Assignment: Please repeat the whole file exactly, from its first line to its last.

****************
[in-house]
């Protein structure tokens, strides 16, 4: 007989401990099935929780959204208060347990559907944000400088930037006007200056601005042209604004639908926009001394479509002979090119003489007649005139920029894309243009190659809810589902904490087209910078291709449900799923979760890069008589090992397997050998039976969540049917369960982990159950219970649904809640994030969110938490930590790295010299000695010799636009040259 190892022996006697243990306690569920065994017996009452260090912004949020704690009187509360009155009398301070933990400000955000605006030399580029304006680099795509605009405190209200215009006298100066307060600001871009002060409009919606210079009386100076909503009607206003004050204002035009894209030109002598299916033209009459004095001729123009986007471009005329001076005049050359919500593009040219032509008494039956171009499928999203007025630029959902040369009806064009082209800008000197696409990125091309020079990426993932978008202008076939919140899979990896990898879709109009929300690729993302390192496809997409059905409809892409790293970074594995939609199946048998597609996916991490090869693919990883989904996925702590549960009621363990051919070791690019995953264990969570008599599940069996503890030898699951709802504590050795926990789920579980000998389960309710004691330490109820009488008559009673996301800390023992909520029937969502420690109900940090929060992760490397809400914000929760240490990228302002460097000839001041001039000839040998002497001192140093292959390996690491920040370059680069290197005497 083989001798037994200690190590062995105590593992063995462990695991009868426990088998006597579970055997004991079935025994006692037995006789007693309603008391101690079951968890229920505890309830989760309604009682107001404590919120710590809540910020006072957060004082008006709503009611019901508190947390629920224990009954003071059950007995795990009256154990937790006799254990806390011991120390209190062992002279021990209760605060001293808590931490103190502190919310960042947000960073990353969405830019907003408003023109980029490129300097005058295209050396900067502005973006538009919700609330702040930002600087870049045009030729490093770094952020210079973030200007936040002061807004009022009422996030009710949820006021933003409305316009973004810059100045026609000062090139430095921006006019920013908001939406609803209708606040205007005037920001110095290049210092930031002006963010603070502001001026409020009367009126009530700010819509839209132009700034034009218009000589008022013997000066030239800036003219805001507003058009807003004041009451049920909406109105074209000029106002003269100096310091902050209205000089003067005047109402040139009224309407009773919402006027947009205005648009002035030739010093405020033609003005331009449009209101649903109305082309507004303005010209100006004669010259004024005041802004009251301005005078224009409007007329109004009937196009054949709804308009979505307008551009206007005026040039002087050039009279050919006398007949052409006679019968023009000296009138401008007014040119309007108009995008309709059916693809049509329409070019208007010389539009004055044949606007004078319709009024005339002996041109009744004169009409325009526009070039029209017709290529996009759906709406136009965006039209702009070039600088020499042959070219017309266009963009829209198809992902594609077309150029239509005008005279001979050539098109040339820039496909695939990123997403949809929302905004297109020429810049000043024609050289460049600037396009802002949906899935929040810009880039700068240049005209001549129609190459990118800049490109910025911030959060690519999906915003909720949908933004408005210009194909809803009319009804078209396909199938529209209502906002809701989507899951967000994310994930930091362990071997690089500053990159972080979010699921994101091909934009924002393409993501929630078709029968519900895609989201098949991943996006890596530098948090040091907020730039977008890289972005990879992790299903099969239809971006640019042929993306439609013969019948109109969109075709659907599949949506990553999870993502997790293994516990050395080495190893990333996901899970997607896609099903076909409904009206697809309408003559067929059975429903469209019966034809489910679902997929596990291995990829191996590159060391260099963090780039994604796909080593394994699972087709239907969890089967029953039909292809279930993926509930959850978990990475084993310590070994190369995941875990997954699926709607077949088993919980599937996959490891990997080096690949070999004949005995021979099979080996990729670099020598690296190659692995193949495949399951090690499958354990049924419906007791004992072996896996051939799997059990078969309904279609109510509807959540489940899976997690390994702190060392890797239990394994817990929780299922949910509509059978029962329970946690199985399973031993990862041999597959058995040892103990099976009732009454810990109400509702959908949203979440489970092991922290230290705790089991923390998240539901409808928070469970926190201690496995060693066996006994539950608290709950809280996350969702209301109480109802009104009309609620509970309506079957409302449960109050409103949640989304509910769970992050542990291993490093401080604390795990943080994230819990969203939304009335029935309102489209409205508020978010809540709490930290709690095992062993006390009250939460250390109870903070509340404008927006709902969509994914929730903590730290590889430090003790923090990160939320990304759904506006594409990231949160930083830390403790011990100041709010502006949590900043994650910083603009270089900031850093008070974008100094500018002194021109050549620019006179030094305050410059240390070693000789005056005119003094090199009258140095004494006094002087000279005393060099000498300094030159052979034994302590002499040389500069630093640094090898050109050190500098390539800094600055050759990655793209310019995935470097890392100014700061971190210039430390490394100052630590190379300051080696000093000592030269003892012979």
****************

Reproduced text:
[in-house]
């Protein structure tokens, strides 16, 4: 007989401990099935929780959204208060347990559907944000400088930037006007200056601005042209604004639908926009001394479509002979090119003489007649005139920029894309243009190659809810589902904490087209910078291709449900799923979760890069008589090992397997050998039976969540049917369960982990159950219970649904809640994030969110938490930590790295010299000695010799636009040259 190892022996006697243990306690569920065994017996009452260090912004949020704690009187509360009155009398301070933990400000955000605006030399580029304006680099795509605009405190209200215009006298100066307060600001871009002060409009919606210079009386100076909503009607206003004050204002035009894209030109002598299916033209009459004095001729123009986007471009005329001076005049050359919500593009040219032509008494039956171009499928999203007025630029959902040369009806064009082209800008000197696409990125091309020079990426993932978008202008076939919140899979990896990898879709109009929300690729993302390192496809997409059905409809892409790293970074594995939609199946048998597609996916991490090869693919990883989904996925702590549960009621363990051919070791690019995953264990969570008599599940069996503890030898699951709802504590050795926990789920579980000998389960309710004691330490109820009488008559009673996301800390023992909520029937969502420690109900940090929060992760490397809400914000929760240490990228302002460097000839001041001039000839040998002497001192140093292959390996690491920040370059680069290197005497 083989001798037994200690190590062995105590593992063995462990695991009868426990088998006597579970055997004991079935025994006692037995006789007693309603008391101690079951968890229920505890309830989760309604009682107001404590919120710590809540910020006072957060004082008006709503009611019901508190947390629920224990009954003071059950007995795990009256154990937790006799254990806390011991120390209190062992002279021990209760605060001293808590931490103190502190919310960042947000960073990353969405830019907003408003023109980029490129300097005058295209050396900067502005973006538009919700609330702040930002600087870049045009030729490093770094952020210079973030200007936040002061807004009022009422996030009710949820006021933003409305316009973004810059100045026609000062090139430095921006006019920013908001939406609803209708606040205007005037920001110095290049210092930031002006963010603070502001001026409020009367009126009530700010819509839209132009700034034009218009000589008022013997000066030239800036003219805001507003058009807003004041009451049920909406109105074209000029106002003269100096310091902050209205000089003067005047109402040139009224309407009773919402006027947009205005648009002035030739010093405020033609003005331009449009209101649903109305082309507004303005010209100006004669010259004024005041802004009251301005005078224009409007007329109004009937196009054949709804308009979505307008551009206007005026040039002087050039009279050919006398007949052409006679019968023009000296009138401008007014040119309007108009995008309709059916693809049509329409070019208007010389539009004055044949606007004078319709009024005339002996041109009744004169009409325009526009070039029209017709290529996009759906709406136009965006039209702009070039600088020499042959070219017309266009963009829209198809992902594609077309150029239509005008005279001979050539098109040339820039496909695939990123997403949809929302905004297109020429810049000043024609050289460049600037396009802002949906899935929040810009880039700068240049005209001549129609190459990118800049490109910025911030959060690519999906915003909720949908933004408005210009194909809803009319009804078209396909199938529209209502906002809701989507899951967000994310994930930091362990071997690089500053990159972080979010699921994101091909934009924002393409993501929630078709029968519900895609989201098949991943996006890596530098948090040091907020730039977008890289972005990879992790299903099969239809971006640019042929993306439609013969019948109109969109075709659907599949949506990553999870993502997790293994516990050395080495190893990333996901899970997607896609099903076909409904009206697809309408003559067929059975429903469209019966034809489910679902997929596990291995990829191996590159060391260099963090780039994604796909080593394994699972087709239907969890089967029953039909292809279930993926509930959850978990990475084993310590070994190369995941875990997954699926709607077949088993919980599937996959490891990997080096690949070999004949005995021979099979080996990729670099020598690296190659692995193949495949399951090690499958354990049924419906007791004992072996896996051939799997059990078969309904279609109510509807959540489940899976997690390994702190060392890797239990394994817990929780299922949910509509059978029962329970946690199985399973031993990862041999597959058995040892103990099976009732009454810990109400509702959908949203979440489970092991922290230290705790089991923390998240539901409808928070469970926190201690496995060693066996006994539950608290709950809280996350969702209301109480109802009104009309609620509970309506079957409302449960109050409103949640989304509910769970992050542990291993490093401080604390795990943080994230819990969203939304009335029935309102489209409205508020978010809540709490930290709690095992062993006390009250939460250390109870903070509340404008927006709902969509994914929730903590730290590889430090003790923090990160939320990304759904506006594409990231949160930083830390403790011990100041709010502006949590900043994650910083603009270089900031850093008070974008100094500018002194021109050549620019006179030094305050410059240390070693000789005056005119003094090199009258140095004494006094002087000279005393060099000498300094030159052979034994302590002499040389500069630093640094090898050109050190500098390539800094600055050759990655793209310019995935470097890392100014700061971190210039430390490394100052630590190379300051080696000093000592030269003892012979």